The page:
The Harpy

Have you ever read reviews and praise for a book and wondered if they read the same book as you did? I am not an elitist, and some of my favourite pieces of art and literature aren’t that well known, but there are books which I have read, and cannot find a single good thing to say about them.

This is one of them. My Education by Susan Choi is another, but that at least, had some heat to it in the second act, before the ending shat the bed.

The Harpy is, for the most part, a cover version of a book called The Vegetarian by Han Kang. It is lyrical, disturbing, erotic and sad, much like some of my ex-girlfriends, and a book I recommend without reserve. Han Kang wrote something beautiful and unsettling, with an ending which breaks your heart for its poignancy and verve. If you look at the two covers, then the resemblance is there, and the cover image is as far as it goes in capturing what made the latter so good.

The Harpy is none of those things. This is Megan Hunter’s second book, after an insubstantial and pretentious failure of execution called The End We Start From. That book read like a tweet thread committed to paper, ostensibly about climate change and motherhood, but it said nothing about those two concepts which you couldn’t find delivered with more brio and panache in the most misspelled Facebook post. I read it whilst waiting for a train, and although generally I feel no time with a book is wasted, what got me was that it was utterly Emperor’s New Clothes. A few observations which had the depth of greeting card sentiments, and no concern for consistency, character development, story, theme, any real objects of desire or a ticking clock to generate pace and tension. No, Hunter is TOO FUCKING IMPORTANT, for such notions as story. Then, to make things worse, someone decided the world needed a second Megan Hunter book. I imagine, with difficult second book syndrome, she read The Vegetarian and thought, ‘you know what this book would benefit from?’ ‘Remove all the things that made it a good book and add neuroses over depth and not a single plausible cogent character to sully the pages,’ I imagine once they talked Megan’s editor down from the ledge, they did their best.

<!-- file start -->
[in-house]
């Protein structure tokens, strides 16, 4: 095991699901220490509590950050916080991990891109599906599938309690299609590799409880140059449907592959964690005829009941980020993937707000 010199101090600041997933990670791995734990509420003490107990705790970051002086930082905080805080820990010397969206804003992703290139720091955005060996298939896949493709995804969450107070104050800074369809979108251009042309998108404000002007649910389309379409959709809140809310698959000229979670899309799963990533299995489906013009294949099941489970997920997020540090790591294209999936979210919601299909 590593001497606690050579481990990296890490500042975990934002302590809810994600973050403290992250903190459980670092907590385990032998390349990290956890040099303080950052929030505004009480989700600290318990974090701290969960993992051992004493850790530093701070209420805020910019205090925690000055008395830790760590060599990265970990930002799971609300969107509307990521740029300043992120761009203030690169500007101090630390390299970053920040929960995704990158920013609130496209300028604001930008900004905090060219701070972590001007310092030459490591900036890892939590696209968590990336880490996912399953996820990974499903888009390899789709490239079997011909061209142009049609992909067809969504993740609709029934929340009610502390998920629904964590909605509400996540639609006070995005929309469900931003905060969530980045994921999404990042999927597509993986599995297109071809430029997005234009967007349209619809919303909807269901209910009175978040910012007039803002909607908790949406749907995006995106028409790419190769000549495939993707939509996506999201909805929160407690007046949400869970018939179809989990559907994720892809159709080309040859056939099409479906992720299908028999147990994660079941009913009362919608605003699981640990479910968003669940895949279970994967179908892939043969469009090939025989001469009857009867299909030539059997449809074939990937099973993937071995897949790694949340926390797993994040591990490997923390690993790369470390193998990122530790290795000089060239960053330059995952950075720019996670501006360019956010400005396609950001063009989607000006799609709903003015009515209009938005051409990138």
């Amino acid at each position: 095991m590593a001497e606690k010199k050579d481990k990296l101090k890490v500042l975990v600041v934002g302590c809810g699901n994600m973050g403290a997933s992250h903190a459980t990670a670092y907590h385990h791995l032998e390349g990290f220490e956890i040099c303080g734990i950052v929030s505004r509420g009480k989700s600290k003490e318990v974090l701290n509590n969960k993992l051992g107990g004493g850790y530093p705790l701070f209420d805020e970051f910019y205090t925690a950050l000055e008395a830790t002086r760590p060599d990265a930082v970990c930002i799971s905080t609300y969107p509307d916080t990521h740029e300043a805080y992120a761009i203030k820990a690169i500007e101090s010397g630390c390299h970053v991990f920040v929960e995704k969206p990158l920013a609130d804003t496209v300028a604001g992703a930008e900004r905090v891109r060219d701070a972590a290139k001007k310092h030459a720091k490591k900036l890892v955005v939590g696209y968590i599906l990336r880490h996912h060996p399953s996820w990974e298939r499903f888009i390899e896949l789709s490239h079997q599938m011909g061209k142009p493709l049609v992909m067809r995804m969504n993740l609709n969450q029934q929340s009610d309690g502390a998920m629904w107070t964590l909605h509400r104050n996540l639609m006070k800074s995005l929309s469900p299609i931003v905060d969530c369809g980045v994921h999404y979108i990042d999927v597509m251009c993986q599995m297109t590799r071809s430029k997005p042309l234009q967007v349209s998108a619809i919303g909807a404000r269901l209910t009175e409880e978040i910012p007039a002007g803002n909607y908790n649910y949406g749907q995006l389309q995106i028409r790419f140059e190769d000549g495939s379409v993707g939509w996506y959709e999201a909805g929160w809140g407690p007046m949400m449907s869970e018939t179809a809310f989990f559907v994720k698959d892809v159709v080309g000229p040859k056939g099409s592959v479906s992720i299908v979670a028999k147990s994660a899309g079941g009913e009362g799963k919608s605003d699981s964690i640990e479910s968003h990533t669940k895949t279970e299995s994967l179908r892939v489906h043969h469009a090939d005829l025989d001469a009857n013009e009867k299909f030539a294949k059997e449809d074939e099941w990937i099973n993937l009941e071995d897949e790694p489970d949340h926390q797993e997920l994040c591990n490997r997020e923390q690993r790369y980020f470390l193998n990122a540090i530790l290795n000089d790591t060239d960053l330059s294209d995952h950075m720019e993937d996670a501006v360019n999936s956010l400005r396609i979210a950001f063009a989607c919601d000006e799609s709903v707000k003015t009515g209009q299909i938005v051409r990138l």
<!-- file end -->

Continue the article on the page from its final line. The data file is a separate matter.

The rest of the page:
I would warn you about spoilers, but Hunter doesn’t seem to care for her audience’s desire for depth nor entertainment, nor that someone would read The Vegetarian and realise, ‘oh yes, this is a MUCH BETTER FUCKING BOOK,’ Ok, so author insert is married with children, in a nice home and an ordered life. She hates it, because that’s what writers like Hunter think substitutes for actual characterisation, you know the thirteen year old’s idea of a twist. Hunter forgets that a protagonist doesn’t have to be likeable, but it helps if they are relatable. Of course, if you’re expecting those things, then you’re not her audience. No, her life is interminable, because she’s comfortable, and let’s ignore the fact that she didn’t marry this man, agree to stay at home and raise his children at fucking gunpoint, no she is SAD and THWARTED. Try working retail, you pretentious sponge then we’ll talk. So, here is where the INCITING INCIDENT happens, the husband of a colleague at the university her husband works at, tells SADFACE that his wife is having an affair with her husband. Oh no, you think, expecting something subtle, tragic and graceful, but FUCK YOU this is a Megan Hunter book so instead you find yourself thinking, ‘how did this man stay with this nasal drip, let alone have an affair’ and that is about as plausible as it gets. Plot, structure, consequences, exposition which is subtle and highlighting the themes, IN A MEGAN HUNTER BOOK? No, instead he confesses, and agrees that she can punish him for his crimes. There’s not a single insightful conversation, and no character behaves with anything close to a plausible motivation. Never mind that after chapters of SADFACE dripping and moaning whilst arranging a party, which apparently is such a cross to bear, and the revelation of the affair, they still hold the party and everyone knows about it. Just like that, it’s the topic of conversation. Of course, everyone is on her side, but no one castigates the husband, privately or publicly. At this point, I was still getting over how she characterises someone having the desire for an affair but not the desire to reject the idea of ‘random punishments’. You can tell Megan studied this, which is so often a place where bad ideas get stitched together and exposed to the lightning of ‘people who are exactly like me,’ in publishing.